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A 'massive turd' or an eminent physicist?

16 September 2021

Who is your co-author? I've never heard of them

Yesterday we had a lab meeting about SciSci and ever increasing publishing trends. Somehow we got side-tracked along the way by fake authors, and so I decided to write this blog post about some of the things we learned. Today, while I’m having breakfast, I find that fake authors of scientific articles are very popular topics for blog posts, and there’s a number out there that you can read if you are interested (here,  hereand here). 

What motivates people to invent co-authors? 

When I was doing my PhD at Bristol University, there was a competition among post-grads about getting dodgy words or phrases published in their papers. I don’t remember any examples from back then, but my contribution was to add a condom into the first paper published during my PhD (Measey & Tinsley 1997) - all quite legitimate in that I really did use a Durex Gossamer to waterproof the microphone.



Obviously, people have their own reasons for wanting to add their pets or fictional authors to their by-line. Here are a few that caught my eye:

One of the most touching stories (for me) is that of Polly Matzinger who wrote her paper on T cells in the active tense, but apparently was uncomfortable using “I”. When she was asked to re-write her paper in the passive tense, she chose instead to keep using “we” and added her dog (seehere). Apparently, the editor was so upset that he banned her from authoring more publications in the journal until he died. In these days of Emotional Support Animals, shouldn't we all have the right to add our pets as supporting companions on our papers? It's not just me that believes this, my dog feels the same way... 



The mathematician Jack Hetherinton had also used “we” instead of “I” when writing a paper on atom exchange, and rather than typing out the manuscript entirely from scratch, added his cat, Chester (see the cat’sWikipedia page).

Others have genuinely felt that their study animals should receive credit in the papers that inspired them. This includes Madge the parrot who was first author on a paper on her use of a tool to scratch the back of her head. Strangely, Madge wrote about herself in the third person. Maybe she hadn’t learned how to use the typewriter at that point?

Sue Savage-Rumbaugh  added her three bonobo subjects (and the inspiration for a lot of her work) as co-authors on her paper about the welfare of apes in captivity.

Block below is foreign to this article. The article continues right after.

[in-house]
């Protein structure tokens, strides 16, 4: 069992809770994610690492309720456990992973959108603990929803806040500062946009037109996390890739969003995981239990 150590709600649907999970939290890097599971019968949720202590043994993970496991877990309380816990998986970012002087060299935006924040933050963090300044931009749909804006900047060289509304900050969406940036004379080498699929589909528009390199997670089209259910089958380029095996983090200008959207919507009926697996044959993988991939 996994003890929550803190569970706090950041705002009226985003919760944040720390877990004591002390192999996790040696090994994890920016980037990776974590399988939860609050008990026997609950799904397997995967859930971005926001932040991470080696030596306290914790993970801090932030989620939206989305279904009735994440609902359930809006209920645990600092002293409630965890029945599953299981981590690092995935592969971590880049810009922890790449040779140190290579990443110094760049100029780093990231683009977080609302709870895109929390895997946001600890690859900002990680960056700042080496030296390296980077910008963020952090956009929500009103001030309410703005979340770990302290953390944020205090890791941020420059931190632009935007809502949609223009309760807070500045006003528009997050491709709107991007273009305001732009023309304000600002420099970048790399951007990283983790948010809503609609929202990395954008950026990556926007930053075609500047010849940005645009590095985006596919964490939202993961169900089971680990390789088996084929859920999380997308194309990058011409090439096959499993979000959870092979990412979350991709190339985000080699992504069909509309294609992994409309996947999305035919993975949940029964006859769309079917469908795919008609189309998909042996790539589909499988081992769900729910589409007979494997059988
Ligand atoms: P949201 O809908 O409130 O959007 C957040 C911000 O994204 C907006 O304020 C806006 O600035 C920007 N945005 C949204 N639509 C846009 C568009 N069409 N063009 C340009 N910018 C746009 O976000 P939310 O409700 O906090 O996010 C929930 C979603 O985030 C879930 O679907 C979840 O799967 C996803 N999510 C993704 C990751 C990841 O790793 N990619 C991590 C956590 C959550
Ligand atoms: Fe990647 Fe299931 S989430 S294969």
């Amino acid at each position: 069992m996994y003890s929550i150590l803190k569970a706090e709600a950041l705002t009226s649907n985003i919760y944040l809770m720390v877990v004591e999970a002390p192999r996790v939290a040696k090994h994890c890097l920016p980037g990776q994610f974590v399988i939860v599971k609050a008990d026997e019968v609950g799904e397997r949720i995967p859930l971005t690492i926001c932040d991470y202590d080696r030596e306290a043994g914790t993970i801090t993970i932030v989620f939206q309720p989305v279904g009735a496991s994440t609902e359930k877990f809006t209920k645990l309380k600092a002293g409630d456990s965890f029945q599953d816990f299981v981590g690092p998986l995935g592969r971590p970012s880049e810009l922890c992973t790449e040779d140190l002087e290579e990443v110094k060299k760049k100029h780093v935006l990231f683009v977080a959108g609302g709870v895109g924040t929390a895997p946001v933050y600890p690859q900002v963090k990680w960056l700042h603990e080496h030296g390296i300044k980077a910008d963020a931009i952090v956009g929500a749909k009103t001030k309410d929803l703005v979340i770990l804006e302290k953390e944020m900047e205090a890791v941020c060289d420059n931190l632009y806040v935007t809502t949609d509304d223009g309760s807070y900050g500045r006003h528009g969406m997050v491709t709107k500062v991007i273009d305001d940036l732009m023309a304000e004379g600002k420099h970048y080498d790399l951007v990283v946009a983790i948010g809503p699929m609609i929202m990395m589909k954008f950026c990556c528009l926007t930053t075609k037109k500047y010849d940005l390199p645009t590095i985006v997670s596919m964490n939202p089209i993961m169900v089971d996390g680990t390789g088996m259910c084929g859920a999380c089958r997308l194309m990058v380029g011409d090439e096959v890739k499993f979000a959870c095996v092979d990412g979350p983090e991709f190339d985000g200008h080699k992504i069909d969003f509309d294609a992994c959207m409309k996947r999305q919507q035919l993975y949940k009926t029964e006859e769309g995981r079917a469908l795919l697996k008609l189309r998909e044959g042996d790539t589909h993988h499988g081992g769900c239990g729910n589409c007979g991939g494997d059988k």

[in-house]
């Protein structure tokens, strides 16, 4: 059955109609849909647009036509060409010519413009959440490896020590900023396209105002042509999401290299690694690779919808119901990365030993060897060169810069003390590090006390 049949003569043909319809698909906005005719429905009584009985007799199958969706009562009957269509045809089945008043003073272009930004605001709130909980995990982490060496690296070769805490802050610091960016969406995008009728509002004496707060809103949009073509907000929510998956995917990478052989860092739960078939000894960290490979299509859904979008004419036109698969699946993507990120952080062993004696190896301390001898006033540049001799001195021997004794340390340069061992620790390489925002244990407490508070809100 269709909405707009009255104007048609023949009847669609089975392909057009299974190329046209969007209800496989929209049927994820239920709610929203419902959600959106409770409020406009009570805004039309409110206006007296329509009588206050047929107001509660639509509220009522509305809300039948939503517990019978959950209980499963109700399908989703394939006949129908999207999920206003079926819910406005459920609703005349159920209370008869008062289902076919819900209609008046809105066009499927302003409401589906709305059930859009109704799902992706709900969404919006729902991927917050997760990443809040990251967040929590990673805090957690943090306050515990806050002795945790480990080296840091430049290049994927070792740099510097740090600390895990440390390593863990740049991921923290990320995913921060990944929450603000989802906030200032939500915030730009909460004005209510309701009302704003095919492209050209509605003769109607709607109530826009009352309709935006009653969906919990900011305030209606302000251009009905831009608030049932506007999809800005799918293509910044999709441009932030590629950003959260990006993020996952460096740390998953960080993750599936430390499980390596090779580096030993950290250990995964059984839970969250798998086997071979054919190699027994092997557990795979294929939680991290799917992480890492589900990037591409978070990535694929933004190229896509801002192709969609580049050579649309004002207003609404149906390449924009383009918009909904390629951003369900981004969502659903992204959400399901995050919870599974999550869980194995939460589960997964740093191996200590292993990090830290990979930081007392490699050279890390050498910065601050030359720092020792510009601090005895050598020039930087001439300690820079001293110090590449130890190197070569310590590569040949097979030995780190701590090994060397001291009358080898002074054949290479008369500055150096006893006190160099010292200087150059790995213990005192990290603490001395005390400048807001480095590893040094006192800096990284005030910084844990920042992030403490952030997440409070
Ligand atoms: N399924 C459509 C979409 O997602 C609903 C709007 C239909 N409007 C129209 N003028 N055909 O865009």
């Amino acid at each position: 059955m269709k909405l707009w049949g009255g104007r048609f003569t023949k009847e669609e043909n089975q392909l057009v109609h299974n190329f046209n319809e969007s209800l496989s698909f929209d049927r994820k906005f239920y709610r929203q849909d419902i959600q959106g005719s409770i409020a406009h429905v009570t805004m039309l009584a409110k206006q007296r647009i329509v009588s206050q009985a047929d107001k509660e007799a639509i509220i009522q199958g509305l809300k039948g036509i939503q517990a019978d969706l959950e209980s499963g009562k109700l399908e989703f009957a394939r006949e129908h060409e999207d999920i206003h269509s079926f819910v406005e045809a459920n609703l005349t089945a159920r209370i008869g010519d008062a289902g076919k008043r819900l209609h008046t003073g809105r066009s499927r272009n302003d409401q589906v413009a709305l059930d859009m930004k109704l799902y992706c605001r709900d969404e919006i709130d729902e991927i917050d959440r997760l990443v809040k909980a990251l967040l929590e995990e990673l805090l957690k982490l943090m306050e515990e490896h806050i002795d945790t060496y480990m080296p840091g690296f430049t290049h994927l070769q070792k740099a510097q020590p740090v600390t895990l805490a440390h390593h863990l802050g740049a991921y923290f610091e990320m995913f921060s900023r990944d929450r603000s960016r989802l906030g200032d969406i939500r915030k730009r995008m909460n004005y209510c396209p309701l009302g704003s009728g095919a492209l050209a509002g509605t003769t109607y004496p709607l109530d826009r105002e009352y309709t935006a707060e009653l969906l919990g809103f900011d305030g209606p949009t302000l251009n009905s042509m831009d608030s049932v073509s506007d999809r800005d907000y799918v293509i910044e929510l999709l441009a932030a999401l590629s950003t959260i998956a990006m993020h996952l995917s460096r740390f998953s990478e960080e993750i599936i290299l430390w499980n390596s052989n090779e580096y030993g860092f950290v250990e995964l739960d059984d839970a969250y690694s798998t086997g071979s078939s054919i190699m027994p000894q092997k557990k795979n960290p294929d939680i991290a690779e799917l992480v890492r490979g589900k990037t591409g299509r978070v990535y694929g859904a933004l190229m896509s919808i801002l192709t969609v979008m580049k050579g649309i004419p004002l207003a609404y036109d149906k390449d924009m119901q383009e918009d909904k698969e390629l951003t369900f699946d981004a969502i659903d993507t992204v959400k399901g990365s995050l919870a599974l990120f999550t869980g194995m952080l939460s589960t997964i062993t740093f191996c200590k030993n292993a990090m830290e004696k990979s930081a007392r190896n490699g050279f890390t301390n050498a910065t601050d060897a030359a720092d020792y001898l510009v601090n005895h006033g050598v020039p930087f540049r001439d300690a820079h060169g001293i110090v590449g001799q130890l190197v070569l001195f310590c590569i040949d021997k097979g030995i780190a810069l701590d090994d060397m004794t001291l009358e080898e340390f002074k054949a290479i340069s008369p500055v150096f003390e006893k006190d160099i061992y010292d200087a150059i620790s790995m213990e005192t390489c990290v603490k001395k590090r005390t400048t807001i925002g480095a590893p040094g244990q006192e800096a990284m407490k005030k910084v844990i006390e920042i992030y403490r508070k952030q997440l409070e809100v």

Last, but not least, in the animals as authors line-up is a hamster named Tisha. Tisha was levitated by giant magnets by Nobel and Ig-Nobel prize winner, Andre Geim.  

There are also totally fictional entities that have been elevated to author status. In the Max Planck institute in Munich, for example, a sign next to a door reading “Alois Kabelschacht” (or ‘cable duct’ in English) prompted physicists there to use Prof. Alois Kabelschacht as a fictional member of the institute, and a straw man in their arguments. Consequently, Alois Kabelschacht was added to a number of their publications for several years. 

Others have opted for authors to stand as cryptic messages to their readers. In their paper on the stochastic Gross-Pitaevskii equation, Gardiner and Anglin added a constant that they couldn't account for, and so their co-author "This Is A Fudge" was born.

The last story is that of Prof. Stronzo Bestiale. If you know Italian, you will already know that ‘stronzo bestiale’ is common slang meaning a massive turd (or similar). According to William Hoover, the man responsible for adding this Italian insult to the scientific literature, he heard two Italian woman on a flight to Paris repeatedly using the phrases ‘stronzo bestiale’  and ‘che stronzo’ (what a shit) in their conversation. Later, he asked a colleague what this meant, but decided that Stronzo Bestiale sounded like a great name and should work as a co-author. Hoover has a specific role in mind. He had had a series of rejections from journals regarding a new piece of work that he was proposing. He thought that if he added an international colleague to his author line up, then the ideas might be better received. Whether it was luck, or the addition of the Italian Prof. Stronzo Bestiale to the author line, we shall never know, but Hoover’s paper did get accepted and another paper published with Prof. Bestiale as a co-author.